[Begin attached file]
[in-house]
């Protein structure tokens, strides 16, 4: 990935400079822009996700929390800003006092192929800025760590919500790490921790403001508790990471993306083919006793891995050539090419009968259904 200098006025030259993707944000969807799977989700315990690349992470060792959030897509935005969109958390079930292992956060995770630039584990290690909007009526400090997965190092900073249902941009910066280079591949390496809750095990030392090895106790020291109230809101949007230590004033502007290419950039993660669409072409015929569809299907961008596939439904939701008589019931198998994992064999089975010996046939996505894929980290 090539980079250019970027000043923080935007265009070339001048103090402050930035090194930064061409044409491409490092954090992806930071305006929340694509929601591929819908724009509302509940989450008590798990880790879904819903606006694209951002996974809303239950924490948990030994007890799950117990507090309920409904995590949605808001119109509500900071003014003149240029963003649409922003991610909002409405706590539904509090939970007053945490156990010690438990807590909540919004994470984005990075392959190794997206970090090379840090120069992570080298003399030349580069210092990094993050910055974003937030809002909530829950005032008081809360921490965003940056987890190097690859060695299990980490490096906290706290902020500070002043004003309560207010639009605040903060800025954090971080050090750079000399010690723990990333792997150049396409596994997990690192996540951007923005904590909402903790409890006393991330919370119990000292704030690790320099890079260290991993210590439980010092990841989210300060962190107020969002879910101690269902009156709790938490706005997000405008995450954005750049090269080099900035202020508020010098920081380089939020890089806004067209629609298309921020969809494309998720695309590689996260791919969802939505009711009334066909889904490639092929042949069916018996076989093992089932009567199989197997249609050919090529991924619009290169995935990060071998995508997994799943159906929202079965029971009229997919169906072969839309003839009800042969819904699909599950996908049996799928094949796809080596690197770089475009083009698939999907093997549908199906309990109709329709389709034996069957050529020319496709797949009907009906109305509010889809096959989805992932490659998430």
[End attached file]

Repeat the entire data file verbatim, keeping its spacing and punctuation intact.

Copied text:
[in-house]
């Protein structure tokens, strides 16, 4: 990935400079822009996700929390800003006092192929800025760590919500790490921790403001508790990471993306083919006793891995050539090419009968259904 200098006025030259993707944000969807799977989700315990690349992470060792959030897509935005969109958390079930292992956060995770630039584990290690909007009526400090997965190092900073249902941009910066280079591949390496809750095990030392090895106790020291109230809101949007230590004033502007290419950039993660669409072409015929569809299907961008596939439904939701008589019931198998994992064999089975010996046939996505894929980290 090539980079250019970027000043923080935007265009070339001048103090402050930035090194930064061409044409491409490092954090992806930071305006929340694509929601591929819908724009509302509940989450008590798990880790879904819903606006694209951002996974809303239950924490948990030994007890799950117990507090309920409904995590949605808001119109509500900071003014003149240029963003649409922003991610909002409405706590539904509090939970007053945490156990010690438990807590909540919004994470984005990075392959190794997206970090090379840090120069992570080298003399030349580069210092990094993050910055974003937030809002909530829950005032008081809360921490965003940056987890190097690859060695299990980490490096906290706290902020500070002043004003309560207010639009605040903060800025954090971080050090750079000399010690723990990333792997150049396409596994997990690192996540951007923005904590909402903790409890006393991330919370119990000292704030690790320099890079260290991993210590439980010092990841989210300060962190107020969002879910101690269902009156709790938490706005997000405008995450954005750049090269080099900035202020508020010098920081380089939020890089806004067209629609298309921020969809494309998720695309590689996260791919969802939505009711009334066909889904490639092929042949069916018996076989093992089932009567199989197997249609050919090529991924619009290169995935990060071998995508997994799943159906929202079965029971009229997919169906072969839309003839009800042969819904699909599950996908049996799928094949796809080596690197770089475009083009698939999907093997549908199906309990109709329709389709034996069957050529020319496709797949009907009906109305509010889809096959989805992932490659998430």